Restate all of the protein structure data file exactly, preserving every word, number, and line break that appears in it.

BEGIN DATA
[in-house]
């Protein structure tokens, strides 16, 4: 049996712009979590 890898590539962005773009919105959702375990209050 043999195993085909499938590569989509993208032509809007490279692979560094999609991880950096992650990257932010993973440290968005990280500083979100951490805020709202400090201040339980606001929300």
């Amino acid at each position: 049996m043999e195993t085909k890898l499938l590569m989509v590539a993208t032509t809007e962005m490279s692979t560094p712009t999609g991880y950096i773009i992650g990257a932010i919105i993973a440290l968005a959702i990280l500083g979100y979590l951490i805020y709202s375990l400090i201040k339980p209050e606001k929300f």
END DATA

[in-house]
């Protein structure tokens, strides 16, 4: 049996712009979590 890898590539962005773009919105959702375990209050 043999195993085909499938590569989509993208032509809007490279692979560094999609991880950096992650990257932010993973440290968005990280500083979100951490805020709202400090201040339980606001929300």
């Amino acid at each position: 049996m043999e195993t085909k890898l499938l590569m989509v590539a993208t032509t809007e962005m490279s692979t560094p712009t999609g991880y950096i773009i992650g990257a932010i919105i993973a440290l968005a959702i990280l500083g979100y979590l951490i805020y709202s375990l400090i201040k339980p209050e606001k929300f």